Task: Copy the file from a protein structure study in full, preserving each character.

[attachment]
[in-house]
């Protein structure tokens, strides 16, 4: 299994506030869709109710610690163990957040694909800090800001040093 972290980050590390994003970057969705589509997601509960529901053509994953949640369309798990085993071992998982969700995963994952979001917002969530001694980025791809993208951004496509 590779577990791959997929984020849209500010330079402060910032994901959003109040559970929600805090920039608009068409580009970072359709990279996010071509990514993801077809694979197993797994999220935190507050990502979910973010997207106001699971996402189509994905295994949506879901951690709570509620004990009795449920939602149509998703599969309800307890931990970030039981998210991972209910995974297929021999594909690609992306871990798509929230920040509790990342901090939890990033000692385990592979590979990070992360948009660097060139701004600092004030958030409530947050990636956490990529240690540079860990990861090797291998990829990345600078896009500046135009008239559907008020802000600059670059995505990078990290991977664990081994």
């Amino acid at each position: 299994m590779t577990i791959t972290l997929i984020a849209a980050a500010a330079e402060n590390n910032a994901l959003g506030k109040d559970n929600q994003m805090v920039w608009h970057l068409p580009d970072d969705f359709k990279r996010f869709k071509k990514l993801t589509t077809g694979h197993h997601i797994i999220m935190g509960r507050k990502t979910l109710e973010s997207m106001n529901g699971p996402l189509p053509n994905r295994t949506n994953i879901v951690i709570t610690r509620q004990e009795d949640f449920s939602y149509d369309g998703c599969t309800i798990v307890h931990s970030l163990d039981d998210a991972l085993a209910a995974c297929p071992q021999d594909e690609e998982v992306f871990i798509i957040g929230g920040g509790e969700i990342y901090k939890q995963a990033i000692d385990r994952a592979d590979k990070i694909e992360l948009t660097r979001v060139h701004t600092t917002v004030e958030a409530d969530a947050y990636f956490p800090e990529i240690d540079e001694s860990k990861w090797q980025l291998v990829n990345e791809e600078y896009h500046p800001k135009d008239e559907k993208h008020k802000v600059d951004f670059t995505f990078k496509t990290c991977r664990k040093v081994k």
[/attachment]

[in-house]
């Protein structure tokens, strides 16, 4: 299994506030869709109710610690163990957040694909800090800001040093 972290980050590390994003970057969705589509997601509960529901053509994953949640369309798990085993071992998982969700995963994952979001917002969530001694980025791809993208951004496509 590779577990791959997929984020849209500010330079402060910032994901959003109040559970929600805090920039608009068409580009970072359709990279996010071509990514993801077809694979197993797994999220935190507050990502979910973010997207106001699971996402189509994905295994949506879901951690709570509620004990009795449920939602149509998703599969309800307890931990970030039981998210991972209910995974297929021999594909690609992306871990798509929230920040509790990342901090939890990033000692385990592979590979990070992360948009660097060139701004600092004030958030409530947050990636956490990529240690540079860990990861090797291998990829990345600078896009500046135009008239559907008020802000600059670059995505990078990290991977664990081994």
């Amino acid at each position: 299994m590779t577990i791959t972290l997929i984020a849209a980050a500010a330079e402060n590390n910032a994901l959003g506030k109040d559970n929600q994003m805090v920039w608009h970057l068409p580009d970072d969705f359709k990279r996010f869709k071509k990514l993801t589509t077809g694979h197993h997601i797994i999220m935190g509960r507050k990502t979910l109710e973010s997207m106001n529901g699971p996402l189509p053509n994905r295994t949506n994953i879901v951690i709570t610690r509620q004990e009795d949640f449920s939602y149509d369309g998703c599969t309800i798990v307890h931990s970030l163990d039981d998210a991972l085993a209910a995974c297929p071992q021999d594909e690609e998982v992306f871990i798509i957040g929230g920040g509790e969700i990342y901090k939890q995963a990033i000692d385990r994952a592979d590979k990070i694909e992360l948009t660097r979001v060139h701004t600092t917002v004030e958030a409530d969530a947050y990636f956490p800090e990529i240690d540079e001694s860990k990861w090797q980025l291998v990829n990345e791809e600078y896009h500046p800001k135009d008239e559907k993208h008020k802000v600059d951004f670059t995505f990078k496509t990290c991977r664990k040093v081994k």